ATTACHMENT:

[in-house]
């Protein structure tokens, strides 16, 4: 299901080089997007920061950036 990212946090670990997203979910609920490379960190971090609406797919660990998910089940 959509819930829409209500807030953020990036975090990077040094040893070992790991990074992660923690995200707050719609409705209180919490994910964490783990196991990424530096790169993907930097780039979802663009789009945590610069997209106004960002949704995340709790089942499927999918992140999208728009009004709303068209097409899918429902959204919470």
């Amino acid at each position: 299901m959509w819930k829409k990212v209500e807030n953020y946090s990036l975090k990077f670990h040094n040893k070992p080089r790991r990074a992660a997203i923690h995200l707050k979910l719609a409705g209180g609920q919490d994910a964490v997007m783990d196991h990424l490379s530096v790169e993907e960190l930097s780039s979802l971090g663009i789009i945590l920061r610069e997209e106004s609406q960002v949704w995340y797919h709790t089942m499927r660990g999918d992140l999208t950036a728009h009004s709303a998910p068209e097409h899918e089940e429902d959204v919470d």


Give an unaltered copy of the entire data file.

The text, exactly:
[in-house]
């Protein structure tokens, strides 16, 4: 299901080089997007920061950036 990212946090670990997203979910609920490379960190971090609406797919660990998910089940 959509819930829409209500807030953020990036975090990077040094040893070992790991990074992660923690995200707050719609409705209180919490994910964490783990196991990424530096790169993907930097780039979802663009789009945590610069997209106004960002949704995340709790089942499927999918992140999208728009009004709303068209097409899918429902959204919470």
């Amino acid at each position: 299901m959509w819930k829409k990212v209500e807030n953020y946090s990036l975090k990077f670990h040094n040893k070992p080089r790991r990074a992660a997203i923690h995200l707050k979910l719609a409705g209180g609920q919490d994910a964490v997007m783990d196991h990424l490379s530096v790169e993907e960190l930097s780039s979802l971090g663009i789009i945590l920061r610069e997209e106004s609406q960002v949704w995340y797919h709790t089942m499927r660990g999918d992140l999208t950036a728009h009004s709303a998910p068209e097409h899918e089940e429902d959204v919470d």